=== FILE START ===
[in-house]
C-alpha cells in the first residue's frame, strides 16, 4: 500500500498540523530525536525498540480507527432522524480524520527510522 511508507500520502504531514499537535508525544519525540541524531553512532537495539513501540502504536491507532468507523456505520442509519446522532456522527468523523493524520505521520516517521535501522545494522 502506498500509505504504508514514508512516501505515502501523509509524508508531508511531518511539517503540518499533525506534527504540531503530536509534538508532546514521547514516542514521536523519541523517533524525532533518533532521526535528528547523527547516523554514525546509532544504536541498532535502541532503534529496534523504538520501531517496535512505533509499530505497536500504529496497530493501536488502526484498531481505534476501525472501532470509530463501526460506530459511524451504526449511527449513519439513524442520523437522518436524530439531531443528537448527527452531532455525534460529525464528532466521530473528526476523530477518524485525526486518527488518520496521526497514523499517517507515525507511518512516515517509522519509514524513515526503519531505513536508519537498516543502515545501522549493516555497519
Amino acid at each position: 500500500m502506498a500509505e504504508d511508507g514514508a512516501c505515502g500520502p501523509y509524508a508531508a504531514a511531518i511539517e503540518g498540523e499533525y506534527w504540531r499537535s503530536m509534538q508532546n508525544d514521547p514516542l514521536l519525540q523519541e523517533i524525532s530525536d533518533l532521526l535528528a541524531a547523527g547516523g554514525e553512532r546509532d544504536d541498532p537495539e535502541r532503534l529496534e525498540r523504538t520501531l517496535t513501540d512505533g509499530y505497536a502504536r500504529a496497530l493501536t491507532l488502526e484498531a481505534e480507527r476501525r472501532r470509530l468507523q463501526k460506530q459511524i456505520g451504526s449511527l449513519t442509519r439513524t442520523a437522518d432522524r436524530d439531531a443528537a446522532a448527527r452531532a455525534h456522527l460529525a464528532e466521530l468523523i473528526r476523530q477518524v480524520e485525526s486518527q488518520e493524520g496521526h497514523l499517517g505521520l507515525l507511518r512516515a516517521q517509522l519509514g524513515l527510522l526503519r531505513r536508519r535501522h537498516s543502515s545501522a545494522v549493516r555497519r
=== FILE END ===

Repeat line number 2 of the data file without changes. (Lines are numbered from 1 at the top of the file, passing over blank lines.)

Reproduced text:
C-alpha cells in the first residue's frame, strides 16, 4: 500500500498540523530525536525498540480507527432522524480524520527510522 511508507500520502504531514499537535508525544519525540541524531553512532537495539513501540502504536491507532468507523456505520442509519446522532456522527468523523493524520505521520516517521535501522545494522 502506498500509505504504508514514508512516501505515502501523509509524508508531508511531518511539517503540518499533525506534527504540531503530536509534538508532546514521547514516542514521536523519541523517533524525532533518533532521526535528528547523527547516523554514525546509532544504536541498532535502541532503534529496534523504538520501531517496535512505533509499530505497536500504529496497530493501536488502526484498531481505534476501525472501532470509530463501526460506530459511524451504526449511527449513519439513524442520523437522518436524530439531531443528537448527527452531532455525534460529525464528532466521530473528526476523530477518524485525526486518527488518520496521526497514523499517517507515525507511518512516515517509522519509514524513515526503519531505513536508519537498516543502515545501522549493516555497519